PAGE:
Extreme cold

Closeup of icicles on a roof during a snowstorm

In extreme cold, there are increased risks of hypothermia, frostbite, slips, falls, carbon monoxide poisoning and potentially death. Winter weather can affect everyone's health, so make sure you're ready and do what you need to keep yourself, your family, and your community safe.

Health issues during winter weather

During winter weather, there are increased risks of hypothermia, frostbite, slips, falls, carbon monoxide poisoning and potentially death. The health effects of winter weather can impact anyone, so be prepared and take action when necessary.


Hypothermia is caused by long exposures to cold temperatures, causing body temperature to drop. Low body temperature can cause confusion and difficulty moving and can have severe impacts, including organ failure and death.

Mild hypothermia

  • Shivering  
  • Difficulty moving hands   

If possible, go to a warm space. Gently warm the body with hot packs, hot water bottles, warm showers, blankets, or skin-to-skin contact (this may be particularly helpful for infants and young children). If symptoms do not improve within 30 minutes, visit an emergency room or urgent care centre. Call 9-1-1 or your local emergency number if necessary.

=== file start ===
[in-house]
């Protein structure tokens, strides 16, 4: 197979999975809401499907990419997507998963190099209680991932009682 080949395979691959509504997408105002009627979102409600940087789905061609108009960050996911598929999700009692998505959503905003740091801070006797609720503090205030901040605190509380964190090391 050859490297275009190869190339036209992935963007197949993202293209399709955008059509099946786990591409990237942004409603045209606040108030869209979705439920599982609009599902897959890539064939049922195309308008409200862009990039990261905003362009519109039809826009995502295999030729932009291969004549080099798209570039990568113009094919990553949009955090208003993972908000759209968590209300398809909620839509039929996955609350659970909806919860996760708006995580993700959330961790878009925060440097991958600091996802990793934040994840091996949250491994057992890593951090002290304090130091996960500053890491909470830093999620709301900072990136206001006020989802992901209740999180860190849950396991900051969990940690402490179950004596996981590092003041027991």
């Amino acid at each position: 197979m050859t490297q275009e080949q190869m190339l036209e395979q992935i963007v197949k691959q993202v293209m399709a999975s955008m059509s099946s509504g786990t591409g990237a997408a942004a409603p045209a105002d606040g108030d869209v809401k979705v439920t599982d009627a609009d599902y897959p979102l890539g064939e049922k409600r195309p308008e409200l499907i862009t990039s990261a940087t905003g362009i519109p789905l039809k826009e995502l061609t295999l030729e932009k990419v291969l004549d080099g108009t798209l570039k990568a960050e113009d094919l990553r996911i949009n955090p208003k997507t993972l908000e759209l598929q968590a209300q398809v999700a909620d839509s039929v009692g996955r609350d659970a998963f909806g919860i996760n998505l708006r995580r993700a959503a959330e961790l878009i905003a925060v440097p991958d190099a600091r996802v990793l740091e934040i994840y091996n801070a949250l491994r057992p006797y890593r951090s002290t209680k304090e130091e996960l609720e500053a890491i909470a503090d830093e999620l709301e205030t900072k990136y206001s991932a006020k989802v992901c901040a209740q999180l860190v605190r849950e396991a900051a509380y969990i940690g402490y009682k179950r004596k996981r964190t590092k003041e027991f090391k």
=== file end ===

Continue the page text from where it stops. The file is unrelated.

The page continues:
Moderate hypothermia

  • Shivering may stop  
  • Difficulty moving hands or other parts of the body  
  • Difficulty talking 
  • Confused or sleepy   

Seek medical attention at an emergency room or urgent care centre. Call 9-1-1 if necessary. On the way to medical attention or while waiting for emergency medical services, try to warm the person. If possible, go to a warm space. Gently warm the body with hot packs, hot water bottles, warm showers, blankets, or skin-to-skin contact.  

Severe hypothermia

  • No shivering  
  • Little or no movement 
  • Does not answer questions  
  • May be difficult to wake up   

Call 9-1-1. If the person is not breathing, start CPR. If possible, go to a warm space. Try to gently warm the body with hot packs, hot water bottles or blankets.  

If you are unsure or have any non-emergency questions, call 8-1-1 to speak with a nurse.

See Healthlink BC for more details on hypothermia  


Frostbite occurs when skin freezes and can occur when skin is exposed to cold temperatures. In severe cases, frostbite may lead to amputation (the need to medically remove a body part). At the first signs of redness or pain in any skin area, protect any exposed skin and/or get out of the cold—frostbite may be beginning.